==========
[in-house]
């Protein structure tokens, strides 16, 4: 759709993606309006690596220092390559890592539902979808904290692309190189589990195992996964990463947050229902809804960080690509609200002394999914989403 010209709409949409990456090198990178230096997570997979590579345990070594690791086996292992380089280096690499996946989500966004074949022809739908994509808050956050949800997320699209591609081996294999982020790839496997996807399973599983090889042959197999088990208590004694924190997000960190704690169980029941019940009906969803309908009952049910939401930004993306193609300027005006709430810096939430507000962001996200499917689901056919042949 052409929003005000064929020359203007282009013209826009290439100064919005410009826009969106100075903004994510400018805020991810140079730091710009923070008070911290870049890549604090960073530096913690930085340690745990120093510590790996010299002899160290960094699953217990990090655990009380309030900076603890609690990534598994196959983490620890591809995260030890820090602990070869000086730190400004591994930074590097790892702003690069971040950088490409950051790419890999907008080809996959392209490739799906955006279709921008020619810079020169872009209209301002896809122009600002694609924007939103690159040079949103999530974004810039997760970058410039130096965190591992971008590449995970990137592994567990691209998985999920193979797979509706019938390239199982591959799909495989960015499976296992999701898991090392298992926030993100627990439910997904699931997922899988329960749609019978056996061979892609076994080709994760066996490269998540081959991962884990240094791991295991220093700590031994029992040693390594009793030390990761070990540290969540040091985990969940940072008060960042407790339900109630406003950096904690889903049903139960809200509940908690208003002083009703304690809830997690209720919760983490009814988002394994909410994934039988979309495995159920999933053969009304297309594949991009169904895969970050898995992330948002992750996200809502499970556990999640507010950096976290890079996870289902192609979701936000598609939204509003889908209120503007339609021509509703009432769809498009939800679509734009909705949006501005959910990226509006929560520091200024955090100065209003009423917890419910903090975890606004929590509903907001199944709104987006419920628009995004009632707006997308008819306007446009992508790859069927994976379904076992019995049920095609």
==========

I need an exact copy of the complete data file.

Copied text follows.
[in-house]
């Protein structure tokens, strides 16, 4: 759709993606309006690596220092390559890592539902979808904290692309190189589990195992996964990463947050229902809804960080690509609200002394999914989403 010209709409949409990456090198990178230096997570997979590579345990070594690791086996292992380089280096690499996946989500966004074949022809739908994509808050956050949800997320699209591609081996294999982020790839496997996807399973599983090889042959197999088990208590004694924190997000960190704690169980029941019940009906969803309908009952049910939401930004993306193609300027005006709430810096939430507000962001996200499917689901056919042949 052409929003005000064929020359203007282009013209826009290439100064919005410009826009969106100075903004994510400018805020991810140079730091710009923070008070911290870049890549604090960073530096913690930085340690745990120093510590790996010299002899160290960094699953217990990090655990009380309030900076603890609690990534598994196959983490620890591809995260030890820090602990070869000086730190400004591994930074590097790892702003690069971040950088490409950051790419890999907008080809996959392209490739799906955006279709921008020619810079020169872009209209301002896809122009600002694609924007939103690159040079949103999530974004810039997760970058410039130096965190591992971008590449995970990137592994567990691209998985999920193979797979509706019938390239199982591959799909495989960015499976296992999701898991090392298992926030993100627990439910997904699931997922899988329960749609019978056996061979892609076994080709994760066996490269998540081959991962884990240094791991295991220093700590031994029992040693390594009793030390990761070990540290969540040091985990969940940072008060960042407790339900109630406003950096904690889903049903139960809200509940908690208003002083009703304690809830997690209720919760983490009814988002394994909410994934039988979309495995159920999933053969009304297309594949991009169904895969970050898995992330948002992750996200809502499970556990999640507010950096976290890079996870289902192609979701936000598609939204509003889908209120503007339609021509509703009432769809498009939800679509734009909705949006501005959910990226509006929560520091200024955090100065209003009423917890419910903090975890606004929590509903907001199944709104987006419920628009995004009632707006997308008819306007446009992508790859069927994976379904076992019995049920095609």